Effective July 1, 2006, the State Corporation Commission’s (SCC) Bureau of Insurance in Virginia will have the authority to license entities as home service contract providers.
A new law adopted by the 2006 General Assembly (House Bill 383) established a regulatory framework for providers of home service contracts which includes licensure. These providers will be able to issue home service contracts that are similar to home protection insurance contracts, which are currently regulated by the SCC.
Both types of contracts are designed to offer consumers some financial protection against certain unforeseen home and appliance repairs and maintenance expenses that may not be covered under standard homeowners insurance policies. These may include failure of a home appliance or major system (such as electrical, plumbing, heating or air conditioning) due to normal wear and tear or mechanical breakdown. In the case of home protection insurance contracts, coverage may also include structural components of a residential dwelling such as roof, foundation, basement, walls, ceiling, or floors.
The SCC’s Bureau of Insurance advises consumers that there are important differences between home protection insurance contracts it currently regulates and home service contracts that become regulated on July 1. Although some features appear to be similar, home service contracts are not insurance.
The following table reflects some of the major differences between the two types of contracts:
Home Protection Insurance Contracts are insurance contracts:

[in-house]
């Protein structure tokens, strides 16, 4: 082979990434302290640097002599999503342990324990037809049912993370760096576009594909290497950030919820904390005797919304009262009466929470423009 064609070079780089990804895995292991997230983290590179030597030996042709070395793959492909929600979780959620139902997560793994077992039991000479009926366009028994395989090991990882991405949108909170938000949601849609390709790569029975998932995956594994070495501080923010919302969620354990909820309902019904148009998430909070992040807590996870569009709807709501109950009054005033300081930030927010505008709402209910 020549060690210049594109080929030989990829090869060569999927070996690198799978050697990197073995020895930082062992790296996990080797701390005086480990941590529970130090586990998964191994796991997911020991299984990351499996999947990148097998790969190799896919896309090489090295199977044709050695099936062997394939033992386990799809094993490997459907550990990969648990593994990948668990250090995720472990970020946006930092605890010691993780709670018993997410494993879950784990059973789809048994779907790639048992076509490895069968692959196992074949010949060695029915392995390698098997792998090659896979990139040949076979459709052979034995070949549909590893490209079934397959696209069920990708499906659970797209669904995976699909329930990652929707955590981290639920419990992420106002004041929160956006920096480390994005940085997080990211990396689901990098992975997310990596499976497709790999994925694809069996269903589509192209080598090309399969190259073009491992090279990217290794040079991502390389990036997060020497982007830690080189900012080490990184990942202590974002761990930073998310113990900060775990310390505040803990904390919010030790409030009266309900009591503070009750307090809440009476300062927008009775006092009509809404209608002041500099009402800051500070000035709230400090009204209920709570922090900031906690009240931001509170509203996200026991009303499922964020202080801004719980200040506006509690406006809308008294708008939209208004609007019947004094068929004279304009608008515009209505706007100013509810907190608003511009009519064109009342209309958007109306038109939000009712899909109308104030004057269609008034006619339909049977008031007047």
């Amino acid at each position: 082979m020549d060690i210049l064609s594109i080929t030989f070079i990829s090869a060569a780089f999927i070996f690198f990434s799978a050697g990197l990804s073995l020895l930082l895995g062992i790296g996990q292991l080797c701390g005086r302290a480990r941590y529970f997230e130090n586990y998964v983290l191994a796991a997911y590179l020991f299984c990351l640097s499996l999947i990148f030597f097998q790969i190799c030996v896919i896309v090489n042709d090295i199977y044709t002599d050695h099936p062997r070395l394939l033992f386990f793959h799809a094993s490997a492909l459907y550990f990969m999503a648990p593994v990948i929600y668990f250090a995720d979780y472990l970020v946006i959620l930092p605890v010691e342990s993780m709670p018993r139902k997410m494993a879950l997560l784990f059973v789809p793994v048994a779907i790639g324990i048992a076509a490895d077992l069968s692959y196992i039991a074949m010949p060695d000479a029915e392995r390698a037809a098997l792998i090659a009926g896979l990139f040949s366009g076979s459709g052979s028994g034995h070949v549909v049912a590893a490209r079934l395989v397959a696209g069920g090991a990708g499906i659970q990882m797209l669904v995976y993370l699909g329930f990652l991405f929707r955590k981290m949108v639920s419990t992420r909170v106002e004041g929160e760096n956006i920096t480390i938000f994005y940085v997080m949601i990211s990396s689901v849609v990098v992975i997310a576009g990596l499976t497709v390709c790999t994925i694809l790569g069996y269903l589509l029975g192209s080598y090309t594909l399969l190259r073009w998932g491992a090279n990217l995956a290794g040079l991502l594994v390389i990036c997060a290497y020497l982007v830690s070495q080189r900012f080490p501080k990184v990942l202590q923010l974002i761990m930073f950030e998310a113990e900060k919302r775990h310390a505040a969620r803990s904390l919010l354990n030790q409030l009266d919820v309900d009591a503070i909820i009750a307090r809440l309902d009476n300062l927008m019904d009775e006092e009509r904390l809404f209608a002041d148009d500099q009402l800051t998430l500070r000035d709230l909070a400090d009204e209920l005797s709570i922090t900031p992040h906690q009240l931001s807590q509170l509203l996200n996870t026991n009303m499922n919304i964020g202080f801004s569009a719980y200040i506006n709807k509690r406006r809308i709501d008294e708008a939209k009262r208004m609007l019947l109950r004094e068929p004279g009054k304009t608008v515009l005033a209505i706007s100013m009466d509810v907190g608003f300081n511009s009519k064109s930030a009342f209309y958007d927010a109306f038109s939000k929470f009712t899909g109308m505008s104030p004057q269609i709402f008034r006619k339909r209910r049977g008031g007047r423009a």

Coverage may include: structural components, parts, appliances, and systems. Structural components include: roof, foundation, basement, walls, ceiling, or floors.
An insurance agent license is required for persons selling home protection insurance contracts, except for licensed real estate agents, home builders, or home builders’ agents.
Contract forms and rates are required to be filed with and approved by the Bureau of Insurance.
Home Service Contracts Are NOT insurance contracts:
Do not have deductibles. May have a provider fee instead.
Coverage may include: components, parts, appliances, and systems. Structural components are NOT included.
An insurance agent license is NOT required for persons selling home service contracts.
Contract forms and rates are NOT required to be filed with and approved by the Bureau of Insurance.
The SCC’s Bureau of Insurance encourages Virginians to talk to different providers to compare prices and coverage before purchasing a home service contract. A list of licensed providers (after July 1, 2006) or licensed home protection companies (these companies issue home protection insurance contracts), can be found on the Bureau’s website at http://www.scc.virginia.gov/division/boi/webpages/boicompanyinfo.htm.
Source: Virginia Bureau of Insurance
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